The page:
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Suffering in Numbers

Saleh Al-Naami writes in Al-Ahram:

Prayer time and afternoon naps excepted, Mohamed Saleh and Hassan Barak spend most of their day together conversing at the crossroads separating their homes in the southern quarter of Al-Maghazi Refugee Camp in central Gaza. Saleh and Barak, who both work in construction, have been unemployed since Hamas took exclusive control of the Gaza Strip. Since then, Israel has tightened its stifling siege of the Strip and prohibited the entrance of materials used in construction, putting the entire sector out of work. The housing project begun with European and Arab funding in the suburbs of the Tel Sultan neighbourhood south of Rafah has ground to a halt, as have the infrastructure projects of local councils across the Strip.

Industrial activity in Gaza has practically halted as well. According to statistics of the Palestinian Businessmen’s Association, 3,190 factories in the Strip have closed because of the inability to import raw materials. This has rendered 56,000 workers unemployed. Further aggravating the situation, Israel has barred Palestinian farmers from exporting their agricultural crops through commercial crossings along the border separating the Strip from Israel, crashing prices and the internal market for producers.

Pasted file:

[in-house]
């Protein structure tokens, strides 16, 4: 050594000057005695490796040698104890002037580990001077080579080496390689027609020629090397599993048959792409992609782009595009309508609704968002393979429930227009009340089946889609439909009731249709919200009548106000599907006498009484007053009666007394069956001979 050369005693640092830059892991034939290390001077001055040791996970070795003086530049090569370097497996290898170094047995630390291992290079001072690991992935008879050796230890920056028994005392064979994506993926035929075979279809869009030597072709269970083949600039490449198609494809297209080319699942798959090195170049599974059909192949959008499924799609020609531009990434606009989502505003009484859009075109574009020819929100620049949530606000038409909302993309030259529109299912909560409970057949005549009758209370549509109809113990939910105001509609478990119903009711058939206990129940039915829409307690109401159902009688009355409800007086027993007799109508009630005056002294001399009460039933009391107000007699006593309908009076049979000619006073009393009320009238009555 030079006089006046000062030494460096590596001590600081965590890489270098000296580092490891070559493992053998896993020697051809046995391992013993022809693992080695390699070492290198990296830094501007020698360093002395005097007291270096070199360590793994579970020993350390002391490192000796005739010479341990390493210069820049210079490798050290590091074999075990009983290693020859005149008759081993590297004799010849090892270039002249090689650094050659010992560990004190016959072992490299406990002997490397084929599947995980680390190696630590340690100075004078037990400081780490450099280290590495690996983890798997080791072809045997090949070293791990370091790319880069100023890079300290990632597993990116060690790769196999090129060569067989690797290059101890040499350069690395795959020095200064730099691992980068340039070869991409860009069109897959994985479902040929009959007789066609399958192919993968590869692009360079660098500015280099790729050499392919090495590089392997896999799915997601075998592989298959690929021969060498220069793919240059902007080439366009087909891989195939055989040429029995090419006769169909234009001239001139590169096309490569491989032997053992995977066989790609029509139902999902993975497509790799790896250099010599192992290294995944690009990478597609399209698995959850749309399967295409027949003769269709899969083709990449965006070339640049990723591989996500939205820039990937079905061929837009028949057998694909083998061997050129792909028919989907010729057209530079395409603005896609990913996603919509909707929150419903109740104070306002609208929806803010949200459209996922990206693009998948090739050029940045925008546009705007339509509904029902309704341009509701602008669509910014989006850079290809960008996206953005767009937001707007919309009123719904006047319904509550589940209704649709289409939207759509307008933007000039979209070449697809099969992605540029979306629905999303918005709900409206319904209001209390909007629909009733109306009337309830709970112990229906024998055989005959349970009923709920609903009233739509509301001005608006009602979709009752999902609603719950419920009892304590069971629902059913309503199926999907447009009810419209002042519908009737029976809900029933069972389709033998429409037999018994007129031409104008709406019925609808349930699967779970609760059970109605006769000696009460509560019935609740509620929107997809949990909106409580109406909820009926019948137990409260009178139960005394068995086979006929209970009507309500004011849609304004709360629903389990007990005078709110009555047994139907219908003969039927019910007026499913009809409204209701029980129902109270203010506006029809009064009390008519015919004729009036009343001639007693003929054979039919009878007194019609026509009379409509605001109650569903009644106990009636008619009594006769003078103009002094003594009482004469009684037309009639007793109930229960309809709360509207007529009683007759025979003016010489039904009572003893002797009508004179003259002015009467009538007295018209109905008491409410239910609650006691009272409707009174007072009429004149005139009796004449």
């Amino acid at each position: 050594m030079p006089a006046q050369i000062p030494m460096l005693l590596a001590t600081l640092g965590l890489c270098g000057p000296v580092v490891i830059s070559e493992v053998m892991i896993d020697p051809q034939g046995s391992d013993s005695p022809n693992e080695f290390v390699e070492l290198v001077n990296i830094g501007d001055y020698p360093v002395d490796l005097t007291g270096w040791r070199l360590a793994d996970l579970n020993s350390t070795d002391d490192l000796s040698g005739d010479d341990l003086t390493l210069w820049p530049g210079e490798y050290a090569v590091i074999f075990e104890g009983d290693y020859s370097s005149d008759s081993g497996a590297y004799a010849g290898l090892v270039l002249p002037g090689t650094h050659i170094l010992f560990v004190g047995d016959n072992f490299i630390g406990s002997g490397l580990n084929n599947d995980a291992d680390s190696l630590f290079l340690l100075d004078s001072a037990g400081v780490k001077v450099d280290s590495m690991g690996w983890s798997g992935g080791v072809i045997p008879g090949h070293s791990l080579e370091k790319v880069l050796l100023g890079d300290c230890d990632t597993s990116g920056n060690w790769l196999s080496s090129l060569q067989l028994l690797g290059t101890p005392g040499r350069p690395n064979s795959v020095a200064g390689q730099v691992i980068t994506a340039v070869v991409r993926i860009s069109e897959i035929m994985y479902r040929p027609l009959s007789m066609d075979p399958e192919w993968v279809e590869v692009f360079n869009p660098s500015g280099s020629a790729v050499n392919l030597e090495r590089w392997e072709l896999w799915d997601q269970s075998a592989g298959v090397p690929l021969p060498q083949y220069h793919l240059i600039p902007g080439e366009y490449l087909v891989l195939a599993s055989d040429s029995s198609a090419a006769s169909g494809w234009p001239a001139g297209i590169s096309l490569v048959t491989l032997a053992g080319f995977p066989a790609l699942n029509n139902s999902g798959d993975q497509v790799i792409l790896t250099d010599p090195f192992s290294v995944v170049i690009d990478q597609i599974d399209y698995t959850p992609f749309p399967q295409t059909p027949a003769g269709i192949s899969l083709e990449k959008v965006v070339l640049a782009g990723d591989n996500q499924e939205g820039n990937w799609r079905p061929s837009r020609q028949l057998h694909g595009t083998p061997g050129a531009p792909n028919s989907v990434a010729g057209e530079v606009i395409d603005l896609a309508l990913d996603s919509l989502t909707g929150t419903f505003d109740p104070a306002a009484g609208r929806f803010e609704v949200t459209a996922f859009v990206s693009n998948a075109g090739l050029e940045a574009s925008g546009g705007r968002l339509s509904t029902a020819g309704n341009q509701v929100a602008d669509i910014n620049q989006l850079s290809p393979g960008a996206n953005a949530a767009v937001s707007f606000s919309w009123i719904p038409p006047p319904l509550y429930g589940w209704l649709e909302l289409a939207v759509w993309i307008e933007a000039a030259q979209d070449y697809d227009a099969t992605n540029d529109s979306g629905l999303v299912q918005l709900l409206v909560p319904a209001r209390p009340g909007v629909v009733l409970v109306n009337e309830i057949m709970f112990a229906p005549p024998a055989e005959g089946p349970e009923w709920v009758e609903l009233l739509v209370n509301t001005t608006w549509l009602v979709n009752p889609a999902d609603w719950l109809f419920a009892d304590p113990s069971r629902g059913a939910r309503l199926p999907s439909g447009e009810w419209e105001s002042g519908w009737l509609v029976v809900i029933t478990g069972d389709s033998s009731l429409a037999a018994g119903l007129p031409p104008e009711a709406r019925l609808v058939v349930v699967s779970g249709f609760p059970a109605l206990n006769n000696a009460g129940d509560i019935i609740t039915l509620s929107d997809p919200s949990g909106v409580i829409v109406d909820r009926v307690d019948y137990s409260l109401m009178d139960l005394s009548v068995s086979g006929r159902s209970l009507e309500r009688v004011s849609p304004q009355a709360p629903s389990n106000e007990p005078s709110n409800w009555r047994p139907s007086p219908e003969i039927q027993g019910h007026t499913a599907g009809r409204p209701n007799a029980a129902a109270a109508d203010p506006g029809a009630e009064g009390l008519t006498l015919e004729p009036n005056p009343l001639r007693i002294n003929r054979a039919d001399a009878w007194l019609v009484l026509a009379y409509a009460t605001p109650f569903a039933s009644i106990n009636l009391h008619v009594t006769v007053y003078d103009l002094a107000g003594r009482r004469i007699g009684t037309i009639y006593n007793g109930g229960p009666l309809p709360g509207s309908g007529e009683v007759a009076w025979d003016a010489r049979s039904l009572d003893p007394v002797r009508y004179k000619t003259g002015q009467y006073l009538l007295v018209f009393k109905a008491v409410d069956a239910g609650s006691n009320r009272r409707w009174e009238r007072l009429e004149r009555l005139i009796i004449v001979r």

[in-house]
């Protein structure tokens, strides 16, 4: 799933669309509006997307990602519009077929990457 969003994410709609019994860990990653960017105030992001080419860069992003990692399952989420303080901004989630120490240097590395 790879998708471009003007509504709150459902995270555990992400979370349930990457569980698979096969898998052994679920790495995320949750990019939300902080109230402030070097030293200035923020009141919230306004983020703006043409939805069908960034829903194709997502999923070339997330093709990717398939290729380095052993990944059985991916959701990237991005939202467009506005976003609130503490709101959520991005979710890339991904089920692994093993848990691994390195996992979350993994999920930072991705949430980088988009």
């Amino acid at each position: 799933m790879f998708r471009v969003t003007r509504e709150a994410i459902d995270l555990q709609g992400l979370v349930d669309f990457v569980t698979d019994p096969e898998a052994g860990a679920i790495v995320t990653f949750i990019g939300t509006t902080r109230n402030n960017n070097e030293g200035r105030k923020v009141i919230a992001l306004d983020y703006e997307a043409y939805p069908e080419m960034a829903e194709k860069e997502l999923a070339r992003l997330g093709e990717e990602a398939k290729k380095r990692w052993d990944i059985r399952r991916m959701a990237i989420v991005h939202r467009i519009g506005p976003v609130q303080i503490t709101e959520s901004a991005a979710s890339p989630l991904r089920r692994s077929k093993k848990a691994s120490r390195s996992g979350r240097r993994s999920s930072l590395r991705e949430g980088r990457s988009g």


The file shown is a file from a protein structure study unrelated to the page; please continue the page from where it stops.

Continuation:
Maher Al-Tabaa, director of public relations in the Gaza Chamber of Commerce, notes that due to the siege imposed on the Strip, merchants are losing $5 million a day, a sum that when distributed across the Strip affects the life and bare survival of thousands of families. Al-Tabaa warns that the price of consumer goods will rise significantly due to the closure of Gaza’s commercial crossings.

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